Marking Mental Health Awareness Week

Diane Lightfoot, Business Disability Forum

Diane Lightfoot looks at camera

Monday 18 May marks the start of Mental Health Awareness Week and the good news is that mental health is more talked about than ever in a way that would have been unimaginable a few years ago. But there can still be a stigma and the fear of being judged for admitting a “weakness”, which is why awareness weeks are so important in helping to normalise the conversation.

And much of that conversation needs to happen in and around work. Most of us spend much of our life at work even if, in the current climate with Covid-19, that means working from home! So, employers have a crucial role to play in supporting their employees to manage their mental health and to support them through periods of mental ill health – including in lockdown with all the additional complexities that it brings.

Culture is key. We talk about encouraging a culture where people can be their “whole selves” at work and don’t feel they have to pretend to be something they are not. Awareness weeks can play a huge role here in providing a platform or a hook for a conversation. It’s also important to recognise that people may not want to talk about their mental health and that’s OK too. So, do what you can so that people who don’t want to, don’t have to. Consider new policies and procedures through a mental health (as well as a broader disability) lens. That means thinking upfront about whether your new initiative will work for someone who has a mental health condition – and if not, doing what you can to change it.

Raising awareness of preventative aspects of mental wellbeing like healthy eating, regular breaks and exercise is important too – but equally importantly, make sure that these are modelled from the top; if the boss never takes a lunch break, their team is unlikely to do so!

Of course, awareness weeks and days are not an end in themselves. They need to be backed up by practical action to support people who become unwell. Here people managers are key, and employers need to equip them with both the tools to have the conversation with someone who seems to be struggling and the practical knowledge of support that is available. Our Mental Health Toolkit contains a wealth of resources for people managers (as well as HR teams and senior leaders) and we have recently completely updated our People Manager Guide to Mental Health to support non HR or D&I professionals to support employees with a wide range of mental health conditions. Do contact our Head of Disability Partnerships Adrian Ward, to find out more about the latter.

One of the key things covered in the guide is how to spot the signs that someone may be struggling or are becoming unwell. For example, changes in routine, appearance, punctuality, communication. But if you are working remotely, how can you tell if someone is struggling? Our Covid-19 toolkit contains a wealth of practical information including how to support employees’ mental health during lockdown. Signs to notice might be the way in which the person behaves or talks about physical symptoms or changes in behaviour, such as missing deadlines, forgetting tasks or seeming emotional or withdrawn. Or not turning the camera on during video calls if they normally do this (note: there are lots of reasons why people may not want to have their video on during calls, and unless another participant needs to see people to support communication – e.g. to lipread – we recommend that this is not mandated). None of these alone indicate that someone might be experiencing ill-health, but you should be wondering whether something might be wrong if the behaviour is out of character or unusual for that individual or carries on for a long period of time.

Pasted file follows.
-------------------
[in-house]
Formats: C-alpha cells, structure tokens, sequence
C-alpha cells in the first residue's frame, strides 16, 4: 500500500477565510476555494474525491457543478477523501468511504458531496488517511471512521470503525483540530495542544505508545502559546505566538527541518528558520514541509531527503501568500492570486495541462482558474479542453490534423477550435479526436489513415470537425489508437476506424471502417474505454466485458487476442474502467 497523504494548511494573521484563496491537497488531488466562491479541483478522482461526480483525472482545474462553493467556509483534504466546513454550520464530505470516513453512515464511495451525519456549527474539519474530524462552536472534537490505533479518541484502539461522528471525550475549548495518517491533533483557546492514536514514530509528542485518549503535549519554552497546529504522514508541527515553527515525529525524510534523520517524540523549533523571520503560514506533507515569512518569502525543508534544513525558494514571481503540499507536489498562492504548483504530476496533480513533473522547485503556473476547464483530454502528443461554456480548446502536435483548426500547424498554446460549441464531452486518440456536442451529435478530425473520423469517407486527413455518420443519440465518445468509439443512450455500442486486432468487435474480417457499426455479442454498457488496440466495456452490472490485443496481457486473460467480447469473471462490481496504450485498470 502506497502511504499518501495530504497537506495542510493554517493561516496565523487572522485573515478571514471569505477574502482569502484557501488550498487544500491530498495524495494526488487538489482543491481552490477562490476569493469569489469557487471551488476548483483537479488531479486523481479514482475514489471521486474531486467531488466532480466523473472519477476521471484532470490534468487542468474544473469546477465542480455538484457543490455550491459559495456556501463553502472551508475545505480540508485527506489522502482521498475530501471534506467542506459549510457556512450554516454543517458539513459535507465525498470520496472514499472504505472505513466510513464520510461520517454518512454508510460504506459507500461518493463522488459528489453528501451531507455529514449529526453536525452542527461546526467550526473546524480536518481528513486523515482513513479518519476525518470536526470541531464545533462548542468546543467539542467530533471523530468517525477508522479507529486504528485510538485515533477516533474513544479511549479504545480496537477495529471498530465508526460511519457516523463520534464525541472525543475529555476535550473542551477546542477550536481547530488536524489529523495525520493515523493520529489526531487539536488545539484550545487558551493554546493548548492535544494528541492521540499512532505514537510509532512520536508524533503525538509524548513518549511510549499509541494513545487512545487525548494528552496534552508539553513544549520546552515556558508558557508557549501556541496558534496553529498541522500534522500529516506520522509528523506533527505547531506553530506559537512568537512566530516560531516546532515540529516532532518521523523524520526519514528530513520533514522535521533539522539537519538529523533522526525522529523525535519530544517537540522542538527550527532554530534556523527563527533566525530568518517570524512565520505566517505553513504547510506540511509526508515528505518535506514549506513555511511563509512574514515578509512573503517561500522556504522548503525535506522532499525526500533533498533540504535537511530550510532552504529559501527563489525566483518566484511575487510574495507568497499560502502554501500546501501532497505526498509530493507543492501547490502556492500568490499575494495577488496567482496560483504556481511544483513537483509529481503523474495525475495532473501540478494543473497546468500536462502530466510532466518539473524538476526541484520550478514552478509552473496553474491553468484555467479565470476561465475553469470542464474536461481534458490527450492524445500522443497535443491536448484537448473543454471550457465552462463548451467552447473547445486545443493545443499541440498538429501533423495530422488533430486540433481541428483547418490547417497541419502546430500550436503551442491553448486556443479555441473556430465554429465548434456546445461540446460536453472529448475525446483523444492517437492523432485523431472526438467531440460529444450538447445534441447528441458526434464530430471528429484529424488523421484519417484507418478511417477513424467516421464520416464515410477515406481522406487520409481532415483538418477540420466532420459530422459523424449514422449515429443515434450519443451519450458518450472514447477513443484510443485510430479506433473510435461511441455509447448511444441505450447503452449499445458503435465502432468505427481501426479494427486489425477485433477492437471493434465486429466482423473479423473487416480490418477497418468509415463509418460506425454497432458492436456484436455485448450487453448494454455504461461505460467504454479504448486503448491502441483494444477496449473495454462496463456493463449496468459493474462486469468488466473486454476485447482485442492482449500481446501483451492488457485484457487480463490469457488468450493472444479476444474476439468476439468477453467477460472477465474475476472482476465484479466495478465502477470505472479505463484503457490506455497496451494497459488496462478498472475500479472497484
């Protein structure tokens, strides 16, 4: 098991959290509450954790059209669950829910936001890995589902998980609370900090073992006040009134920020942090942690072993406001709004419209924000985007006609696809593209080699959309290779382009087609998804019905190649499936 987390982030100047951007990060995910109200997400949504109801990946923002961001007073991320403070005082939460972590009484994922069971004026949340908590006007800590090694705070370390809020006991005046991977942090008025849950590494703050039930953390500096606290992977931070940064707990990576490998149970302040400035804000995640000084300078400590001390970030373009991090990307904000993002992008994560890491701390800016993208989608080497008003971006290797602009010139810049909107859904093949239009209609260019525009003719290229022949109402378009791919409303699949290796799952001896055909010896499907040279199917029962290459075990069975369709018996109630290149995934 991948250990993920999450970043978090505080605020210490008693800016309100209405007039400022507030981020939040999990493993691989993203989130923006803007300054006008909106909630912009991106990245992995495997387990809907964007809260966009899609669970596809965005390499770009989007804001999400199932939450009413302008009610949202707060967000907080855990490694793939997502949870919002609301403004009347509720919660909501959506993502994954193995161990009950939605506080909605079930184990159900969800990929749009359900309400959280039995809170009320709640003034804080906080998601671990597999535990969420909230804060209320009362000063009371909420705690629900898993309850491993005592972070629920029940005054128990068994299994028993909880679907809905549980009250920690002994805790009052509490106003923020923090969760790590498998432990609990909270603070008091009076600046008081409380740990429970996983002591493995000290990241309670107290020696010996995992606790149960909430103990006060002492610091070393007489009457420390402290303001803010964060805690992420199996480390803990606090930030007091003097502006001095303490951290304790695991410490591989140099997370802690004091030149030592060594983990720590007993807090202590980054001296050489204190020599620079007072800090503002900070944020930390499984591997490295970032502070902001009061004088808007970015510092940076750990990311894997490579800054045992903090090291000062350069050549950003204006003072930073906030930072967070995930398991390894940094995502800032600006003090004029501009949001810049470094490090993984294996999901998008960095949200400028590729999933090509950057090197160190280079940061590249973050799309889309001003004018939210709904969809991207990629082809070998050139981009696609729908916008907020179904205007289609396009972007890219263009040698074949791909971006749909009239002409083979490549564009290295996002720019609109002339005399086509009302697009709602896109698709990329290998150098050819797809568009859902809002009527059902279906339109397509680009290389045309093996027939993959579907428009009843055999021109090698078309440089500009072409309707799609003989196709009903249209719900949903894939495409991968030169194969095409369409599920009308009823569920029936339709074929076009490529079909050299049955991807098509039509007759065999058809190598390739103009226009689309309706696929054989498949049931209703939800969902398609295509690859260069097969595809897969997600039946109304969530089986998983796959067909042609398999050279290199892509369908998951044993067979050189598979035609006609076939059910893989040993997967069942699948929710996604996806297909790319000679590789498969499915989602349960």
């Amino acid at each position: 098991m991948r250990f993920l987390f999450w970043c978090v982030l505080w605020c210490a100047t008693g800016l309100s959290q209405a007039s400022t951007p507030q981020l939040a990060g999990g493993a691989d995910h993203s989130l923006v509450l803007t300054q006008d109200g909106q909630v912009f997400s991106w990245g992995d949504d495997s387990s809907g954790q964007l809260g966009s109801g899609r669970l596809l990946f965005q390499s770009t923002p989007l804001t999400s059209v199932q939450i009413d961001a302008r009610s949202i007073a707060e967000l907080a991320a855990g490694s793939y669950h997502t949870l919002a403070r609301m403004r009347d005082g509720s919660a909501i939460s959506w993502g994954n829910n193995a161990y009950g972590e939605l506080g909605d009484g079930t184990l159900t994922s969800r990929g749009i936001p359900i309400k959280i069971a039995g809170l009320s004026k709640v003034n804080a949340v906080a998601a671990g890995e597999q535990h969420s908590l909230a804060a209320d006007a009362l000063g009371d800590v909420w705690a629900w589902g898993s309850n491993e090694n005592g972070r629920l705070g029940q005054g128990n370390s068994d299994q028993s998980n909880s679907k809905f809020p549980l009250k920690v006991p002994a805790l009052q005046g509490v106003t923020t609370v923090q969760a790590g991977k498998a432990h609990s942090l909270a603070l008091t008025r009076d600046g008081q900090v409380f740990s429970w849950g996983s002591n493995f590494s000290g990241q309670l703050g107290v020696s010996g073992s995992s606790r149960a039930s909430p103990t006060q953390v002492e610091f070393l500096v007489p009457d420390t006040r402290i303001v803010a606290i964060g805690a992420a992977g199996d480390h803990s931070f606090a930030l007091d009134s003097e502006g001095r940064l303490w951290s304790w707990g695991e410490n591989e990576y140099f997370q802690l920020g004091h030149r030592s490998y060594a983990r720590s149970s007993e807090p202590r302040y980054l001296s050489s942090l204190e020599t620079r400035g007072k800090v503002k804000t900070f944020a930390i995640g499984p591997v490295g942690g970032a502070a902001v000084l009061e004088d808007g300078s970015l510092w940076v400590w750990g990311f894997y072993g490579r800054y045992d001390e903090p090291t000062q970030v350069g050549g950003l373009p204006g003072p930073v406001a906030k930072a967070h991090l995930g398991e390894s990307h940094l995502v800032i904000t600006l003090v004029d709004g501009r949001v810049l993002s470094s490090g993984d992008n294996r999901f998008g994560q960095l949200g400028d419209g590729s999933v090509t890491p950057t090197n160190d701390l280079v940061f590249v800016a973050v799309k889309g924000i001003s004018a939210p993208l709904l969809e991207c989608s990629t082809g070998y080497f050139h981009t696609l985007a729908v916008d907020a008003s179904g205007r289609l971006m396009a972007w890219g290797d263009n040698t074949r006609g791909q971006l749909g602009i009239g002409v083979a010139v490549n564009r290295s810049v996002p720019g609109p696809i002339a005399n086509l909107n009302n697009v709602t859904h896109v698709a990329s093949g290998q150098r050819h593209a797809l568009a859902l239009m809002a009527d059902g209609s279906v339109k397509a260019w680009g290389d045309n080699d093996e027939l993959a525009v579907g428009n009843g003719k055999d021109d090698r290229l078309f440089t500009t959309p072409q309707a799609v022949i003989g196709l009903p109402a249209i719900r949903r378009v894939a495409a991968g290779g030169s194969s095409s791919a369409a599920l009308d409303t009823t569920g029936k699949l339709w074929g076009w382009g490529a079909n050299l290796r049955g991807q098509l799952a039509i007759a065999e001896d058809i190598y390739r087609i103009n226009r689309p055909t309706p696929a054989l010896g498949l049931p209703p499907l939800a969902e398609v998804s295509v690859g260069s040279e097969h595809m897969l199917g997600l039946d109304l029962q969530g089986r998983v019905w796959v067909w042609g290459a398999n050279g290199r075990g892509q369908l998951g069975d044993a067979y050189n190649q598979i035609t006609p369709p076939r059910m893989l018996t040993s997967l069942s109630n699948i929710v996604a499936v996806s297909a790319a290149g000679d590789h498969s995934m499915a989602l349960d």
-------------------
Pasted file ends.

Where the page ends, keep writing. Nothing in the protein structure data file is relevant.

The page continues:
One of the positives from how we are all working now is that we are all having to be more human. Our workplace “armour” has gone and the intimacy of letting people into our homes (if we are comfortable with turning our camera on) is a powerful thing. Given the importance of culture, I really hope that this will have a lasting legacy in encouraging all of us to be more open about the support we need. As somebody once said, “It’s good to talk”. And I hope that this Mental Health Awareness Week, you will encourage all around you to do just that.

How will you mark Mental Health Awareness Week?

One of the topics that has been coming up for us recently is how to celebrate awareness days remotely when we are not able to physically get together. As well as Mental Health Awareness Week, 21 May also marks Global Accessibility Awareness Day (GAAD) and I was lucky enough to record a podcast with Neil Milliken, Global Head of Accessibility at Atos, to mark the occasion. Atos’s theme for GAAD this year is “Inclusive communications in uncertain times” and I explore that with Neil as well as his plans to celebrate and mark GAAD remotely! Of course, GAAD and Atos is heavily focused on technology and so lends itself perhaps more than some subjects to remote and digital access. But, as I discuss with Neil, it isn’t just about technology; whilst tools are very important it’s also about being human and working differently. You can listen to the podcast here. I hope you enjoy it!

How will you be covering awareness days in lockdown?

Ebunola Adenipekun, Business Disability Forum

Under “normal circumstances” (pre COVID-19) awareness days offer organisations an opportunity to celebrate difference and to increase understanding of a disability or a long-term condition. And there are lots of them! Indeed, we list a number of awareness days on our website.

Bulb and cloud on blackboard

Typically, awareness days are about coming together – via a workshop or events, conversations with people managers, out-of-house experts providing a day of learning or visual cues – such as Purple Light Up – to spark informal conversations.